Secondly, it’s worth noting how the two advisory groups are constituted. The Presiding Bishop’s committee is created at the provincial level; each province elects a bishop as either president or vice-president, and those nine bishops become the PB’s advisory council. On the other hand, Presidents of the House of Deputies are free to appoint whomever they wish. There are advantages to each.

One can make appointments to gain diversity and to harness particular skills. The PHOD’s council comprises lay people, priests, and a bishop. Her council is diverse in race, gender, and other ways. The risk in appointing one’s own advisors is that one could end up with an echo chamber of like-minded thinkers. I do not believe that’s what happens at all, but it could be a risk. The PB is “stuck” with people elected by provinces. So he ends up with advisors whom he might not have otherwise selected, so this lessens the risk of an echo chamber. However, you can see our church’s diversity problem right here in this committee. Of the nine bishops elected, all are men and only one is a man of color. Only one woman is on the committee, by virtue of being ex officio (I’m not clear on why, but I’m very glad she’s there!). Obviously, only bishops are on the PB’s advisory council. Now, I happen to know that the PB does gather other leaders of his choosing together for advice, and those gatherings are certainly more diverse.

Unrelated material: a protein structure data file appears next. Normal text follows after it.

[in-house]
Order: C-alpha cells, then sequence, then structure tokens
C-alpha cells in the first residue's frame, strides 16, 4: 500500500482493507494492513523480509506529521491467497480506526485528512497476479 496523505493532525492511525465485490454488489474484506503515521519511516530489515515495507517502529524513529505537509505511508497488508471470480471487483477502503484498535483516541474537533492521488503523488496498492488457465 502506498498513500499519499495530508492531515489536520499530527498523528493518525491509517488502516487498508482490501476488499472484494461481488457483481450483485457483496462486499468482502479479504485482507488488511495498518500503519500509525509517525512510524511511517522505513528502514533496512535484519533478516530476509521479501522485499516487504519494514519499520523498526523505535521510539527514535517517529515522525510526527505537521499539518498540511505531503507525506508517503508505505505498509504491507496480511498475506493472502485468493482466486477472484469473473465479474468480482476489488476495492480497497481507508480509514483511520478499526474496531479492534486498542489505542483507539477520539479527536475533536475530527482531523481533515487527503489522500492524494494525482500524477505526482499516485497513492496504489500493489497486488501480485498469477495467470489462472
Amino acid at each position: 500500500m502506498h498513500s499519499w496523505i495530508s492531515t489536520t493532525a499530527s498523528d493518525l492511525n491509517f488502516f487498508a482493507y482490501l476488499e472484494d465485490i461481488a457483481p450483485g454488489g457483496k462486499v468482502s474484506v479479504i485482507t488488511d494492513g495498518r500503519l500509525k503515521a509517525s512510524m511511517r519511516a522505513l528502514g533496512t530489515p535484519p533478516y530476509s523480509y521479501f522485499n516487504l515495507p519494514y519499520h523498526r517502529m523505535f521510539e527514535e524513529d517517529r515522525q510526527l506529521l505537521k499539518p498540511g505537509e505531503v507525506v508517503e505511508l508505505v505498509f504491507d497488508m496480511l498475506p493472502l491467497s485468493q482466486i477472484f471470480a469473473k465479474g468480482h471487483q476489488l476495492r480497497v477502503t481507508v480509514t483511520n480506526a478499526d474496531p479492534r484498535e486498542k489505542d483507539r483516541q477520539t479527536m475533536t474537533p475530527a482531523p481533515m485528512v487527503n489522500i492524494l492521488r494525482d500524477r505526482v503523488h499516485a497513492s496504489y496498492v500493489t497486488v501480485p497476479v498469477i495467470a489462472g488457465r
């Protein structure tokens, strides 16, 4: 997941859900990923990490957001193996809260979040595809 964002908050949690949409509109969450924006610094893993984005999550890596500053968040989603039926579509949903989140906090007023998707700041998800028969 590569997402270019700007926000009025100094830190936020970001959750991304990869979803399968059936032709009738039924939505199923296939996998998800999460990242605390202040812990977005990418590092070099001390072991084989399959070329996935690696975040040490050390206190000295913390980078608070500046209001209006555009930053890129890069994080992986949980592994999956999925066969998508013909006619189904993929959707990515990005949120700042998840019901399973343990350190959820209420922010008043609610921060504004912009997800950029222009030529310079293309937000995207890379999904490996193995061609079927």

I’m not trying to be critical of either council, but rather noting some of the challenges in the two different models we have chosen to give our presiding officers advisory groups.

Lastly, a note on budgets. The PHOD’s council spent $93,600 on four meetings over the last triennium. The PB’s council spent an unknown amount of money on meetings; they meet at each House of Bishops meeting (twice per year?) and had one additional meeting each year beyond that.

I know several of the people on both groups, and I am quite certain they give excellent counsel to their respective officers. While I am sometimes critical of the amount of money we spent on governance, I do hope we will continue to invest in advisors for our presiding officers. And I hope we fund them at a level that allows them to continue to meet regularly. Perhaps it would be good if both groups’ budgets were readily apparent.

As we are looking at the roles of officers, I do wonder if the current system of appointments makes sense? Should we allow both presiding officers to appoint their committees? Should we require some “fixed” representation? On the other hand, there’s no need to fix a thing that isn’t broken. If the PB and the PHOD like the system the way it is, then let’s keep it going. After all, the point of both councils is to assist them in their duties.

In the next day or so, we’ll get back to resolutions. I know, you’re on pins and needles waiting, am I right? Patience, friends, We have 150+ resolutions to go. There will be plenty more to come.